High toward the south this week at around 9:30 p.m. local time, we can see a "Great Hexagon" of bright winter stars; a pattern that was first conceived by author Hans Augusto Rey (1898-1977) in his popular sky guide "The Stars — A New Way to See Them."
Mr. Rey's chief claim to fame was as the creator of the mischievous little monkey, Curious George. But he was also a very assiduous amateur astronomer and both of his star guides (the other, a children's' book, "Find the Constellations") are considered enduring classics from the 1950s and have never been out of print since they were first published by Houghton Mifflin Co. of Boston.
A hexagon is a polygon with six sides and our celestial hexagon is composed of six of the 21 brightest stars. To the south and a little east lies the bluish star Sirius, in Canis Major, the "Dog Star," the brightest of all stars. Sirius is roughly twice as massive as our sun and shines 25 times as luminous. But the chief reason it appears so dazzling is that it lies relatively close to us; a distance of 8.6 light-years away. It appears to be stud on the Big Dog's collar.
Up to the west is blue-white Rigel, in the constellation of Orion, the hunter. A supergiant star, located 860 light-years from Earth and one of the most luminous of all the naked-eye stars. It is estimated to shine with a luminosity of approximately 120,000 times that of our sun.
Still higher, is orange Aldebaran in the constellation of Taurus, the bull, a giant star 65 light-years away, with the distinction of having a planet estimated to be several times more massive than Jupiter circling it. The bull is charging toward Orion and a V-shaped pattern of stars represents his face — the Hyades star cluster — and we might think of Aldebaran as the bull's angry bloodshot eye,
Then at the north end of the Hexagon we would find yellow Capella in the constellation of Auriga. At 42 light-years distant, this is actually a quadruple star system composed of four stars. Capella is known as the "she-goat star" and if you look carefully below and to its right, you'll see three much fainter stars popularly known as the "kids," or young goats.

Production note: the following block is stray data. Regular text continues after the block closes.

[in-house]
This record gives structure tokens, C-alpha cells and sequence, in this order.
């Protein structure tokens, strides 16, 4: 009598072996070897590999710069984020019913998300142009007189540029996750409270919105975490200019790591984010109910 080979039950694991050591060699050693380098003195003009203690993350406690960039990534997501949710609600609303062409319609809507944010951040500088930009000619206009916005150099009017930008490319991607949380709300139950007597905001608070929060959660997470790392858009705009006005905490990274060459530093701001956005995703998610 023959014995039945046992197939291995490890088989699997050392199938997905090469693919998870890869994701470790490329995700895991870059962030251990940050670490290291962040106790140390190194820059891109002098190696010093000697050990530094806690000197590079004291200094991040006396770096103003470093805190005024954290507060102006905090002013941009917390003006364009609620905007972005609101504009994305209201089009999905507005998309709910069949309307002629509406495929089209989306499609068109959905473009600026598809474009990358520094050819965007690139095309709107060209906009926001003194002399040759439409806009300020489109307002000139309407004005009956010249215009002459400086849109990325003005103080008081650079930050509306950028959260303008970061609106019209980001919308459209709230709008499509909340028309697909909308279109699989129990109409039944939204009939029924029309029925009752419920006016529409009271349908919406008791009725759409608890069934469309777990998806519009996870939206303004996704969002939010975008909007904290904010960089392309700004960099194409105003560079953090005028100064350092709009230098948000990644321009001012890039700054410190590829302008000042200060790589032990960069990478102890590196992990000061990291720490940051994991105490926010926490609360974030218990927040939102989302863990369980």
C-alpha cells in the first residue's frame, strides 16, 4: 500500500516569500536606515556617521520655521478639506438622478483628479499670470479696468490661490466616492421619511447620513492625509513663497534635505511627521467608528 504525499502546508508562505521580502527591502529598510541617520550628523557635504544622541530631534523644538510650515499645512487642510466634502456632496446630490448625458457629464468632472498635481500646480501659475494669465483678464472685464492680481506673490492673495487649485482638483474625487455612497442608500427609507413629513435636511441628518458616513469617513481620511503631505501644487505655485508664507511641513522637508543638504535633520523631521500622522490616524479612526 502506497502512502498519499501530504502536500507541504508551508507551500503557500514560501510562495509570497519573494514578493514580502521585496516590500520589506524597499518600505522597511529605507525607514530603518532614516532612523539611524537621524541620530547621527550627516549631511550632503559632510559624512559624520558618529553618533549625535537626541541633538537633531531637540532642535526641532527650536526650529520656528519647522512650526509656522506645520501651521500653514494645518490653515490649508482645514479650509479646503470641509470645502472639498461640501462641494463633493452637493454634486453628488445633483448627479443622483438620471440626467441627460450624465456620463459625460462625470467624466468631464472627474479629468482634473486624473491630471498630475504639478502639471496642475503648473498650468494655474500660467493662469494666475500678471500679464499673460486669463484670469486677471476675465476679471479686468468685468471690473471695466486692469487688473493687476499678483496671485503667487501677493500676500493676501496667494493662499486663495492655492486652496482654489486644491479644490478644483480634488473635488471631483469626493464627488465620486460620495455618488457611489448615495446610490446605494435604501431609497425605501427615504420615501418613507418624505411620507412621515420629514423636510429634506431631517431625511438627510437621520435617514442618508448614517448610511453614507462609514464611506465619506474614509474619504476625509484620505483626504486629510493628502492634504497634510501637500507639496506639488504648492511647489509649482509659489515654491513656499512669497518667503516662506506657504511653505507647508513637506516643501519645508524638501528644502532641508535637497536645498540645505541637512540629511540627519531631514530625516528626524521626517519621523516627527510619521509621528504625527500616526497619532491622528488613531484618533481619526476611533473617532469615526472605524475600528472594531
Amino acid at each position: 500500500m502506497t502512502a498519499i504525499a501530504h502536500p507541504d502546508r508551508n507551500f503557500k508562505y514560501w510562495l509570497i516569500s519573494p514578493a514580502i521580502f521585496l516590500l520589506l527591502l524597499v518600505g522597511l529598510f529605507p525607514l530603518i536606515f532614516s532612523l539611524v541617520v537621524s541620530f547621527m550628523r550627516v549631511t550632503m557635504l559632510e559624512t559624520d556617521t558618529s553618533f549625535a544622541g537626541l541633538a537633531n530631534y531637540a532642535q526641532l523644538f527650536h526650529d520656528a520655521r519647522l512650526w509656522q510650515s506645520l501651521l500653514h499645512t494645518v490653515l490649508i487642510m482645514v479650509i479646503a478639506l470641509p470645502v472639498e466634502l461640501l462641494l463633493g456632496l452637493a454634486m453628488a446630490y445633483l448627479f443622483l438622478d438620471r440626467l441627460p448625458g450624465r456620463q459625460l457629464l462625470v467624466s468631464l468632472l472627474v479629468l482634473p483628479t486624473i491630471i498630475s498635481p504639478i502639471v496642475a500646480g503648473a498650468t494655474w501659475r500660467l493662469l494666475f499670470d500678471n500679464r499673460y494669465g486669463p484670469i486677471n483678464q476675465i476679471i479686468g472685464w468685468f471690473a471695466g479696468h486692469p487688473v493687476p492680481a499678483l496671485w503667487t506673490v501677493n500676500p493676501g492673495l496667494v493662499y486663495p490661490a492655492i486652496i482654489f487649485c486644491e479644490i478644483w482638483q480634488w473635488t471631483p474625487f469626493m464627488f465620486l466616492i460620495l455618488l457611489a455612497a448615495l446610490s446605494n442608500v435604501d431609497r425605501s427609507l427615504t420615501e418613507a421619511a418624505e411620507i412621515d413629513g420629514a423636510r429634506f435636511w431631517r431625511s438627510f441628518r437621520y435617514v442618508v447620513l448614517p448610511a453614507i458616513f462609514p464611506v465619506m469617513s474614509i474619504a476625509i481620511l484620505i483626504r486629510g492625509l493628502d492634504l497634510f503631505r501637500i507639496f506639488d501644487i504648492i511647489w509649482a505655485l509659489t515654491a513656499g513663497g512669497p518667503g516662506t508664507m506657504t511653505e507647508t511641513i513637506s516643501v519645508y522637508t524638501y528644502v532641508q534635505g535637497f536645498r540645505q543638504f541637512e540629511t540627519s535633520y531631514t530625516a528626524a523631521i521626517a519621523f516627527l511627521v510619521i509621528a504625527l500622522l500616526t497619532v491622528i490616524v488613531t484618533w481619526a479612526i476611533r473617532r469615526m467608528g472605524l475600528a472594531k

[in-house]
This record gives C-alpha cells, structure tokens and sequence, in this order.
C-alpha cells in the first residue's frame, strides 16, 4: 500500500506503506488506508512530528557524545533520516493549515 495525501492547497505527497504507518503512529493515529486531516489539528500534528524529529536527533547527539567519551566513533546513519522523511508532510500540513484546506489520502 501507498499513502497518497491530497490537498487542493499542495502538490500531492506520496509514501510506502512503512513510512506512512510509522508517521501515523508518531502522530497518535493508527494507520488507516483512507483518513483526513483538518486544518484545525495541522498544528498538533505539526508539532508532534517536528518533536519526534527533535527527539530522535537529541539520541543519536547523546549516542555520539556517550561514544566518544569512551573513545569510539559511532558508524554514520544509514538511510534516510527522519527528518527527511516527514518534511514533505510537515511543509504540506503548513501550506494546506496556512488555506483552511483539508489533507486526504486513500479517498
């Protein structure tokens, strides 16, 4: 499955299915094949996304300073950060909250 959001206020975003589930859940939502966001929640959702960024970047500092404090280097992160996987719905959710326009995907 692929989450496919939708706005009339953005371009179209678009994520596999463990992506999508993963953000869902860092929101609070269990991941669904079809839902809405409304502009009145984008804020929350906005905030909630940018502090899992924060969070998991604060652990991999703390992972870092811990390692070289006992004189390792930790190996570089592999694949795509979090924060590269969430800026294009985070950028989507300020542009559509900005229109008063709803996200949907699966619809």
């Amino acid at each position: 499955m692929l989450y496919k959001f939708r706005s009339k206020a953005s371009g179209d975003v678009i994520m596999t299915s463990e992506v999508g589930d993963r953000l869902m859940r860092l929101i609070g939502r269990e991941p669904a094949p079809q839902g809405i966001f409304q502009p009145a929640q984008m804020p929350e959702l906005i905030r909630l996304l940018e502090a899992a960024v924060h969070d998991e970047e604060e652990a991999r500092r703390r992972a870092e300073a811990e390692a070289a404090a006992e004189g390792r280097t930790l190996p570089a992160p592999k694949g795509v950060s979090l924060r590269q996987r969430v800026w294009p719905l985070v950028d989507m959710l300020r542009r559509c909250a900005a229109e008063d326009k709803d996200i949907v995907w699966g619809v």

South and slightly east, we come to yellow-orange Pollux, the brighter of the two stars marking the heads of the Gemini twins. Slightly dimmer Castor is immediately adjacent to Pollux.
Finally, south again to Procyon, the "Little Dog Star" in Canis Minor. Like Sirius, it is relatively close to us at only 11.5 light-years away. Procyon is a Greek name meaning "before the dog." And indeed, from mid-northern latitudes, it rises about 25 minutes prior to Sirius making its appearance above the east-southeast horizon.
There are two things of interest that can be found inside of the Hexagon. First is a very bright reddish star, Betelgeuse, a star that was in the news quite a bit during 2020 because it went through an unexpected fading.
Since Betelgeuse is a red supergiant star and such stars are close to the end of their life, there was some speculation that this star might soon end its life in a supernova explosion. However, scientists ultimately determined that the abnormal fading was most likely caused by an immense amount of hot material ejected into space, forming a dust cloud that temporarily blocked starlight coming from Betelgeuse's surface.